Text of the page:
Family’s home to move from a hamlet to a large village
Rebecca Turner was one of two members Lidlington Action Group attending the January’s Central Bedfordshire Council (CBC) meeting. They were there to remind CBC that there is opposition to the four Marston Valley villages planned by the council’s Local Plan.
Ms Turner took this opportunity to tell a personal story of how building 5000 new homes would change the lives of a Lidlington family.
“My fellow villager purchased his ‘forever home’ for his young family in a hamlet called ‘Office Cottages’, a neat row of 19th century houses bordering a quiet country lane just outside the village centre.
“The cottages are surrounded by beautiful farmland stretching off into the distance and enjoy amazing views over the Greensand Ridge.”
She added that the planning application put forward by O&H Properties, and supported by the Local Plan, would mean that Office Cottages will no longer be surrounded by productive farmland with “amazing” views. She said:
“In fact they will no longer even be in the village of Lidlington.
“Without packing a single cardboard box the families of Office Cottages will be moved to a new village named Lower Boughton.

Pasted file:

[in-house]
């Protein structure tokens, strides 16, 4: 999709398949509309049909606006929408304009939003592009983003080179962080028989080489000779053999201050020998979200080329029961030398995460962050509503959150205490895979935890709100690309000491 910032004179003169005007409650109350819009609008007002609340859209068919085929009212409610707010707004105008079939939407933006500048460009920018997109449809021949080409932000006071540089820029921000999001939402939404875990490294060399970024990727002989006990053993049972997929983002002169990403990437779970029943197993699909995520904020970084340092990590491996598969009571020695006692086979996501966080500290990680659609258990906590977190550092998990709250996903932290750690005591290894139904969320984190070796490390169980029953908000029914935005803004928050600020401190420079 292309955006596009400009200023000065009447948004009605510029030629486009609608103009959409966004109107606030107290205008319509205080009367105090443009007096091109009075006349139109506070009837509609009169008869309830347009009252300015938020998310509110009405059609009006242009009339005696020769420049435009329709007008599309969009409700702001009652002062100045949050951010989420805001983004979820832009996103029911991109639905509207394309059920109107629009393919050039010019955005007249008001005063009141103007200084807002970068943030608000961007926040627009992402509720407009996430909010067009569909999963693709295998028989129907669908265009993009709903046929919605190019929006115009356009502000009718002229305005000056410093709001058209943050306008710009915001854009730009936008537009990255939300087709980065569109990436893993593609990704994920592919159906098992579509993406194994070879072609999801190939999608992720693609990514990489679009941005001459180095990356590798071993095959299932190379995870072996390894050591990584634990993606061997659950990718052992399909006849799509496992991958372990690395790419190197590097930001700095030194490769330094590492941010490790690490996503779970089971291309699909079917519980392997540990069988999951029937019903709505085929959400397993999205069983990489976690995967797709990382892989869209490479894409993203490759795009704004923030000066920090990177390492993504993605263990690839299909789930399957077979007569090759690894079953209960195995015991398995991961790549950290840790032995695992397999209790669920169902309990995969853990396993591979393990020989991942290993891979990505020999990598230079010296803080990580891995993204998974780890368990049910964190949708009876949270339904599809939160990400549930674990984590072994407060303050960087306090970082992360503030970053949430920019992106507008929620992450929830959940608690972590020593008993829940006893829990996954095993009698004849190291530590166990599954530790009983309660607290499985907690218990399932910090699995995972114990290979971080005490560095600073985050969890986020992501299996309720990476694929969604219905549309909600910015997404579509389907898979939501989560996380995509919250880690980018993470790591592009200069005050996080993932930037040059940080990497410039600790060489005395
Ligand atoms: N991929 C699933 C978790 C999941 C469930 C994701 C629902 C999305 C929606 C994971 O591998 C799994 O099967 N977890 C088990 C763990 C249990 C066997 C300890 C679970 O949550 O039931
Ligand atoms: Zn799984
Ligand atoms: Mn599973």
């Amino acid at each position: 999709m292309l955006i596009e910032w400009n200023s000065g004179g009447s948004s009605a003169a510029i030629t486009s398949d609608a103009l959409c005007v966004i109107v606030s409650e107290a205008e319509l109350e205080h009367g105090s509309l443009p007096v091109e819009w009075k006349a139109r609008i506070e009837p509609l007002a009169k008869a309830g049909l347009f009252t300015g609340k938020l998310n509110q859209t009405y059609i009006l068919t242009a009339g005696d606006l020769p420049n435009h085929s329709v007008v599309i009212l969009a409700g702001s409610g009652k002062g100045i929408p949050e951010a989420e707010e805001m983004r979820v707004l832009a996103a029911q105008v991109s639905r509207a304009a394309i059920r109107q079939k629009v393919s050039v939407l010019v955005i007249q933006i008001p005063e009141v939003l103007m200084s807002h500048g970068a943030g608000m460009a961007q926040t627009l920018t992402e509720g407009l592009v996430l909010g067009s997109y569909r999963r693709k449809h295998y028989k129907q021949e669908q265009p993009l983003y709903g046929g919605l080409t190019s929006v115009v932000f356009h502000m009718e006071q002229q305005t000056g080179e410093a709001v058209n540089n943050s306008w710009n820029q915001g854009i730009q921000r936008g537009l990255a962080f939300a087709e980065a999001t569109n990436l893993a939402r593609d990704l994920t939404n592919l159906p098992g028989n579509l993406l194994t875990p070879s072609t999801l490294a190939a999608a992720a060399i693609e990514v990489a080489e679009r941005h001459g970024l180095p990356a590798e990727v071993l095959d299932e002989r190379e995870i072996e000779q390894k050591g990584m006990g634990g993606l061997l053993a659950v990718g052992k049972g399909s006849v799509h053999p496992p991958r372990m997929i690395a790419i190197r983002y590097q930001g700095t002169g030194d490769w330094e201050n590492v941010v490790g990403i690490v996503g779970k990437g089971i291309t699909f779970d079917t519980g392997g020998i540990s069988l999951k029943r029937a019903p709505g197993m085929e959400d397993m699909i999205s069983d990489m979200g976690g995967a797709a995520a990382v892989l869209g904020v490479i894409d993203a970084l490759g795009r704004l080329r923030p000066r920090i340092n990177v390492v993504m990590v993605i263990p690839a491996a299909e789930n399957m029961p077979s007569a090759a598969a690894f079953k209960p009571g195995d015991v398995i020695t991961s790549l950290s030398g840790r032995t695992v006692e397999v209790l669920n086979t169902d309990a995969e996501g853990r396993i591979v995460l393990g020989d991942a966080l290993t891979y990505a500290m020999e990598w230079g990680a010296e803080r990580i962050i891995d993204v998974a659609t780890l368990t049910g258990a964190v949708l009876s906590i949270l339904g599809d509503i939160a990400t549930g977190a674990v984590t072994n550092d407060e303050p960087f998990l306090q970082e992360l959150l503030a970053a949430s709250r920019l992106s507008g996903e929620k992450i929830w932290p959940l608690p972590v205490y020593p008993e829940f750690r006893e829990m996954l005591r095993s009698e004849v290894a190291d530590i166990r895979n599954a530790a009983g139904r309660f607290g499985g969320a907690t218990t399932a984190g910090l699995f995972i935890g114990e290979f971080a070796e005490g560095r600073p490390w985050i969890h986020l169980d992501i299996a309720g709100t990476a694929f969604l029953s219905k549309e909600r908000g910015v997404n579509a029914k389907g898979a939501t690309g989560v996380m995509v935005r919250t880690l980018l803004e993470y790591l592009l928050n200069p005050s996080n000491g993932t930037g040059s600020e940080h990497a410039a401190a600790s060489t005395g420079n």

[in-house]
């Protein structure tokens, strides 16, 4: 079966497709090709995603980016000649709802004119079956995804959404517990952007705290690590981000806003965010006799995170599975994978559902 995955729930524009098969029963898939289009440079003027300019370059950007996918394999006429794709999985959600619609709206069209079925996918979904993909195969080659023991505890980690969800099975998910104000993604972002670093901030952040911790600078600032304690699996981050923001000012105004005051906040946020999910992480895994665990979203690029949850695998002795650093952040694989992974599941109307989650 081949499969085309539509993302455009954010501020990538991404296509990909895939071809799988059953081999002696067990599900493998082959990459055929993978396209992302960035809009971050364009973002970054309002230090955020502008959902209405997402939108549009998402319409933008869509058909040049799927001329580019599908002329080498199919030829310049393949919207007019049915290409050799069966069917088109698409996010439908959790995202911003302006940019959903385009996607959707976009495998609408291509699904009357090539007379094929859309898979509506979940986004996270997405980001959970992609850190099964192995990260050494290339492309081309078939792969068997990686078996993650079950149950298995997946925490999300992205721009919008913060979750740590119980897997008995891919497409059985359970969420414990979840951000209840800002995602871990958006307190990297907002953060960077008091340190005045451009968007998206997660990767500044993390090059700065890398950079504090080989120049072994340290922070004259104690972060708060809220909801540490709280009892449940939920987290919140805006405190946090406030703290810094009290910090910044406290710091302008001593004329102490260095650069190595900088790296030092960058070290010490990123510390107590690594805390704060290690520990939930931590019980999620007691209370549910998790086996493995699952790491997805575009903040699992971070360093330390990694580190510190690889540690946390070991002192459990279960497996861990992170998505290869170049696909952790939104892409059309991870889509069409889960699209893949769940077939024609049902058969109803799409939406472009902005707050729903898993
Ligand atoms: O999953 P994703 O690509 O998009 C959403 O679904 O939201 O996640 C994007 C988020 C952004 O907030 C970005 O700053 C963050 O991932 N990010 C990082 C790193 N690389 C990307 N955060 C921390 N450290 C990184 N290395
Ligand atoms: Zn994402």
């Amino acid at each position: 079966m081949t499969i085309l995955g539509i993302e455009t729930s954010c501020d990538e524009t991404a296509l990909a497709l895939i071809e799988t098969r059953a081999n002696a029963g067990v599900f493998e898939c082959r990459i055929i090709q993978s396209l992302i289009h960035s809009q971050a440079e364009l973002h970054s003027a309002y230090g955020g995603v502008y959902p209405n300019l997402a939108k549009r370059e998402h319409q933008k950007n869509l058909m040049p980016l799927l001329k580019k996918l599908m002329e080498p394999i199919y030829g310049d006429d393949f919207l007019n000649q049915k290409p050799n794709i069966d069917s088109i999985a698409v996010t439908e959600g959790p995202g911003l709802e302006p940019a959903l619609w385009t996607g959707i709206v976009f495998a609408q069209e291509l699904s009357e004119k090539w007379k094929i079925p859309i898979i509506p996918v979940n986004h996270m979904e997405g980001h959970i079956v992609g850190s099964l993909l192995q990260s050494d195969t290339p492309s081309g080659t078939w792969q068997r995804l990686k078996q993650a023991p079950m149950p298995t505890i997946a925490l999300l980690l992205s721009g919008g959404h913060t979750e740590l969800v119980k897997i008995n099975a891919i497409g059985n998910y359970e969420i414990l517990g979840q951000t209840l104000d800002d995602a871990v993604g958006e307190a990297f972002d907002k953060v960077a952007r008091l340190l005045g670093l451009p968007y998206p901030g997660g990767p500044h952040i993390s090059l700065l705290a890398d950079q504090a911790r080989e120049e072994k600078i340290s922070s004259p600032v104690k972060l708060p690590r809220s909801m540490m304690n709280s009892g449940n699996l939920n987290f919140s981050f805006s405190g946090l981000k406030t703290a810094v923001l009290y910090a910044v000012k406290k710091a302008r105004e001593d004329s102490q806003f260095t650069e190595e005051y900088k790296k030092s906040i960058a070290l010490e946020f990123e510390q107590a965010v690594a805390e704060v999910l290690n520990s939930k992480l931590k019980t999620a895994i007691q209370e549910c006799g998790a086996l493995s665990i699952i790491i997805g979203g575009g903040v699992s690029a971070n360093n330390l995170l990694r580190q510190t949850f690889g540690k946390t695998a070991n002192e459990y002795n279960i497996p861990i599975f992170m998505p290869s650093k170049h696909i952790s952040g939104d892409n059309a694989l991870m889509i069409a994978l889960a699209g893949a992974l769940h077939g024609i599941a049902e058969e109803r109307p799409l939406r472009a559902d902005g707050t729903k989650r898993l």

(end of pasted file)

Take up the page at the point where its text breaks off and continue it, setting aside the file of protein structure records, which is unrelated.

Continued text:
“I use the term village loosely as, in the Vision for the Marston Valley, Lower Boughton actually looks like Milton Keynes.”
New home numbers set by the government
Ms Turner asked the councillors to imagine how they would feel if their rural home-for-life was thrust into the middle of a huge building site for years, to emerge in an urban landscape.
“This story is repeated with many families in many of the Marston Vale villages and further afield.
“We are witnessing the destruction of this countryside and indeed the death of rural Bedfordshire and it is happening on your watch Councillors.”
In response, Cllr Nigel Young, CBC Executive Member for Regeneration said:
“We don’t want to see the death of rural Bedfordshire, and one of our primary motivations in having a local plan is that we will be able to control the quality of development and the benefits, not only for the new residents, but also for the existing residents.
“But that isn’t going to be the case for everybody.
“We can do this by preventing coalescence, but in your specific case I know that Sheep Tick End will be affected and you will make that points to the inspector [at the public hearings].
“If we don’t build the number of homes the government tells us to build then essentially we will find ourselves back in position where developers are carrying out raids into Central Bedfordshire and we would lose control of the place that we are trying to create.”
Local Plan Public Hearings
Members of the public opposed to any aspect of CBC’s Local Plan will get the chance to voice their feelings at the public stage of the plan’s examination.
Following another request for additional information by the planning inspector, this stage has been delayed until May 2019.
The next full CBC Council meeting is at 18:30 on 21 February 2019.